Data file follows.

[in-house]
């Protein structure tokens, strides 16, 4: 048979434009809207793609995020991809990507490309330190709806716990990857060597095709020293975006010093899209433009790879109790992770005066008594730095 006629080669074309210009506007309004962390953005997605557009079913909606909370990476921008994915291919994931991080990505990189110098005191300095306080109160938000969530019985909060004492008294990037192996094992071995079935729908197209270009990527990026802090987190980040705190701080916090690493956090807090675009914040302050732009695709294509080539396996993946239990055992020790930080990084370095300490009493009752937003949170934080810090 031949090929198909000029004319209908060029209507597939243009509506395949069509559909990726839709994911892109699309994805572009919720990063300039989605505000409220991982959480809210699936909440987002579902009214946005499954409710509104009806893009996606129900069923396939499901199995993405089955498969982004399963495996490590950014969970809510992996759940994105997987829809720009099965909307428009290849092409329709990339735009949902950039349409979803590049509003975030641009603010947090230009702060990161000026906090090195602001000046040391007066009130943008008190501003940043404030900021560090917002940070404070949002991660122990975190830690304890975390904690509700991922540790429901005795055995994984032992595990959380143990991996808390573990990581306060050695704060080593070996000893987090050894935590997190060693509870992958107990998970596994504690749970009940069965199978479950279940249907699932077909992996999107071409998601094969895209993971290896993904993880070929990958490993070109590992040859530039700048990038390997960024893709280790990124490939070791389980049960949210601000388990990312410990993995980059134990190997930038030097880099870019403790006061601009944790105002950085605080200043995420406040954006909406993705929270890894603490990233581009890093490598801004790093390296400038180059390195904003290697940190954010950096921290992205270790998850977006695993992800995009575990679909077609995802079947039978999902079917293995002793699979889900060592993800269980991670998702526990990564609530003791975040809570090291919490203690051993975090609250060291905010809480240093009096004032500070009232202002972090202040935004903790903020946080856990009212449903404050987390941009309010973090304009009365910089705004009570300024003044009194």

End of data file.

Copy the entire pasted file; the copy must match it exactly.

[in-house]
């Protein structure tokens, strides 16, 4: 048979434009809207793609995020991809990507490309330190709806716990990857060597095709020293975006010093899209433009790879109790992770005066008594730095 006629080669074309210009506007309004962390953005997605557009079913909606909370990476921008994915291919994931991080990505990189110098005191300095306080109160938000969530019985909060004492008294990037192996094992071995079935729908197209270009990527990026802090987190980040705190701080916090690493956090807090675009914040302050732009695709294509080539396996993946239990055992020790930080990084370095300490009493009752937003949170934080810090 031949090929198909000029004319209908060029209507597939243009509506395949069509559909990726839709994911892109699309994805572009919720990063300039989605505000409220991982959480809210699936909440987002579902009214946005499954409710509104009806893009996606129900069923396939499901199995993405089955498969982004399963495996490590950014969970809510992996759940994105997987829809720009099965909307428009290849092409329709990339735009949902950039349409979803590049509003975030641009603010947090230009702060990161000026906090090195602001000046040391007066009130943008008190501003940043404030900021560090917002940070404070949002991660122990975190830690304890975390904690509700991922540790429901005795055995994984032992595990959380143990991996808390573990990581306060050695704060080593070996000893987090050894935590997190060693509870992958107990998970596994504690749970009940069965199978479950279940249907699932077909992996999107071409998601094969895209993971290896993904993880070929990958490993070109590992040859530039700048990038390997960024893709280790990124490939070791389980049960949210601000388990990312410990993995980059134990190997930038030097880099870019403790006061601009944790105002950085605080200043995420406040954006909406993705929270890894603490990233581009890093490598801004790093390296400038180059390195904003290697940190954010950096921290992205270790998850977006695993992800995009575990679909077609995802079947039978999902079917293995002793699979889900060592993800269980991670998702526990990564609530003791975040809570090291919490203690051993975090609250060291905010809480240093009096004032500070009232202002972090202040935004903790903020946080856990009212449903404050987390941009309010973090304009009365910089705004009570300024003044009194």